Your student’s happiness is not our goal. We firmly believe that upon completion of a Trinity education our graduates will be happy, and we genuinely desire for them to experience happiness (our classical approach to education is designed to ignite a love for learning among other things) but their happiness, day-in and day-out, is not our end goal. That may seem an odd thing to say for a private, Christian school that depends upon families selecting us as a partner in the education of their child(ren), but we desire so much more for your child than happiness.

If happiness was the goal, then:

  • we would never be able to challenge students and push them beyond what they think they can accomplish.
  • students would not be able to experience conflict and learn, with our coaching and guidance, how to work through the conflict.
  • students would never learn the value of hard work.
  • students would never be exposed to new curricular areas that may “bore” them initially only to become their favorite subject later.
  • our students would not be prepared and willing to engage in an ever-changing world, both as children and eventually as adults.

A worthier goal than being happy is finding joy. In order to accomplish the goal of finding joy, students may have to suffer consequences for a mistake. Forget your homework? Sure, you can turn it in late (within reason) but there is a penalty. Didn’t study for a test? Re-takes aren’t always available. Students may suffer disappointments as well. You don’t always get to play your favorite game at recess and your team doesn’t always win.  While all of these scenarios may lead to students being unhappy for a short period of time, these are necessary struggles along the road to adulthood.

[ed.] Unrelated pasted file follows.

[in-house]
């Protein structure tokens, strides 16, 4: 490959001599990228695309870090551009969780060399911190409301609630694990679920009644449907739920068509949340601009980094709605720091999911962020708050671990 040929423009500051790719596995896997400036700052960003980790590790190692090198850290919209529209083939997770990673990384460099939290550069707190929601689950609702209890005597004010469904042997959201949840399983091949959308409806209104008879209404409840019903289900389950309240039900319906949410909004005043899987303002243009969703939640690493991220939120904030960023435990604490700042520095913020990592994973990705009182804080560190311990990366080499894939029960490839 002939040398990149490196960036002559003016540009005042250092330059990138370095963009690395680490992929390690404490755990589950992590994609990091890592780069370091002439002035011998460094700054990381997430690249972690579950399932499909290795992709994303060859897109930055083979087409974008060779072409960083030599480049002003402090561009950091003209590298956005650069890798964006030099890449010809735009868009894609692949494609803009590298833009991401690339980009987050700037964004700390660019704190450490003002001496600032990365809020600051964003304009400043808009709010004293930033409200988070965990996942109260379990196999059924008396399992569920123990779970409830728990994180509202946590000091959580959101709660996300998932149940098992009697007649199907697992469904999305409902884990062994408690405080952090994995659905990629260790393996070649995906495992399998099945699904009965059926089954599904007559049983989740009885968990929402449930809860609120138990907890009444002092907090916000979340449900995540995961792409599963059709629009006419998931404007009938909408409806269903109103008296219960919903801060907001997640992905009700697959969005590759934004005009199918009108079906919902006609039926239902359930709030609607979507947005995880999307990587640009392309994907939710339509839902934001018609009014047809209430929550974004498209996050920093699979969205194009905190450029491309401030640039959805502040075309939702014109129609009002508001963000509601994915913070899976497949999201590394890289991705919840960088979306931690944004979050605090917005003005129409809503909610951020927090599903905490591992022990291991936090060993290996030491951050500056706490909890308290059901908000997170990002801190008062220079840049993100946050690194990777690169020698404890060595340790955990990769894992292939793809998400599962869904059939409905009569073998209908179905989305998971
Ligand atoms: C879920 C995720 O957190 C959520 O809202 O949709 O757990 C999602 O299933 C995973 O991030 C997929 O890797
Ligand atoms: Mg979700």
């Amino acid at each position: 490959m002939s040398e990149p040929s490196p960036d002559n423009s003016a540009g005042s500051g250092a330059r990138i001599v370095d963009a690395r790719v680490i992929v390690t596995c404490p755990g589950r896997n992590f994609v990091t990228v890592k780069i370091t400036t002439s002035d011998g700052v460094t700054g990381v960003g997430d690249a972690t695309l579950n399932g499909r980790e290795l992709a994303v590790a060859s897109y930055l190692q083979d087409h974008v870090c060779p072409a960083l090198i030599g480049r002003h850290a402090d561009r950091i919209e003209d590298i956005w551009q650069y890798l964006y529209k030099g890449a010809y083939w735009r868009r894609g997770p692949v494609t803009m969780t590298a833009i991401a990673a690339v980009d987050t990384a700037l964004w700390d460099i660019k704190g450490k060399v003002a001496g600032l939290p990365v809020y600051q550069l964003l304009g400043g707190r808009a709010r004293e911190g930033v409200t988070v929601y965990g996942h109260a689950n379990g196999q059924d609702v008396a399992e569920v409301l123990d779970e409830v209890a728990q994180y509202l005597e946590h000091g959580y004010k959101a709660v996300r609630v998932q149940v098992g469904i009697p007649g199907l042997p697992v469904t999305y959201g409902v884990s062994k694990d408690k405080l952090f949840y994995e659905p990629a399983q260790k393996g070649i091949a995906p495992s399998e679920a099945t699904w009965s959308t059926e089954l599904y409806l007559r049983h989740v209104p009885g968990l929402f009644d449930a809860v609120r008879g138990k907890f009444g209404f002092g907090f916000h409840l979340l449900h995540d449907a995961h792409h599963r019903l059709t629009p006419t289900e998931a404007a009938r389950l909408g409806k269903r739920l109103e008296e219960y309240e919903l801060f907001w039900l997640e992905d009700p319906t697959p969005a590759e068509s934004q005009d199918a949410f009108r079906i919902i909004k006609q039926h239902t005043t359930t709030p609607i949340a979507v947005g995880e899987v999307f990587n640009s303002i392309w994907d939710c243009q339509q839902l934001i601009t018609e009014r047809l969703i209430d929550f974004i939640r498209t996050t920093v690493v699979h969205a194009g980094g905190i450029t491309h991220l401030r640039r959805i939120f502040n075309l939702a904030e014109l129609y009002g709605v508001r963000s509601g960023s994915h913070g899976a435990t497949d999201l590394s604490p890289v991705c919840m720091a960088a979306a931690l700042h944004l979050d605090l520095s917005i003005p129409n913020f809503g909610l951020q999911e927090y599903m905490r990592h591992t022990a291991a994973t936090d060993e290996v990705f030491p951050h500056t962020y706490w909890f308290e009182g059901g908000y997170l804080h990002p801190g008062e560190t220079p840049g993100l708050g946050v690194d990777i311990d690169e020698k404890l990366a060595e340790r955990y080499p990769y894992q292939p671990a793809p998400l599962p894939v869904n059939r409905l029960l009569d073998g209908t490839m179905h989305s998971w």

Our mission is to equip students to live with wisdom, excellence and purpose in the modern world by offering then an education grounded in the Christian faith and the classical tradition. Therefore, we teach them logic, rhetoric, apologetics, and comparative religions.  Our vision is to shape future generations with culture-transforming, Christian worldview thinking. Therefore, we engage high school students in Forum and Dialogue so they are exposed to both sides of an issue and are able to form a well-reasoned position that they own and can defend. We mentor and disciple our students through conflicts and disappointments and challenges in order to point them to the Source of all joy – Jesus Christ. We believe lives firmly rooted in joy are ones prepared to transform tomorrow because the tomorrow of their generation is a post-Christian, joyless one. Tomorrow needs them.

Yes, school should be an enjoyable place for students – one filled with much happiness. A school should also ignite a student’s passion for learning and tune their hearts towards goodness, truth, and beauty. But schools also need to be visionary and see past temporary emotions to focus on the end result which may require a few short-term challenges for students along the way. We encourage parents to join us as we mold and shape adults by letting their child(ren) stumble and fall at times. Butch Jones, the football coach at the University of Tennessee, stated in an interview that recruiting has made him realize there are two types of parents: those that prepare their child for the path and those that prepare the path for their child. Parents, in partnership with the school, can prepare their child for whatever path lies ahead, without bulldozing down every mountain or back-filling every valley. The joy in the journey leads to a beautiful tomorrow, one that will be transformed by students like these.


Matthew Breazeale
Lower School Head
Trinity Academy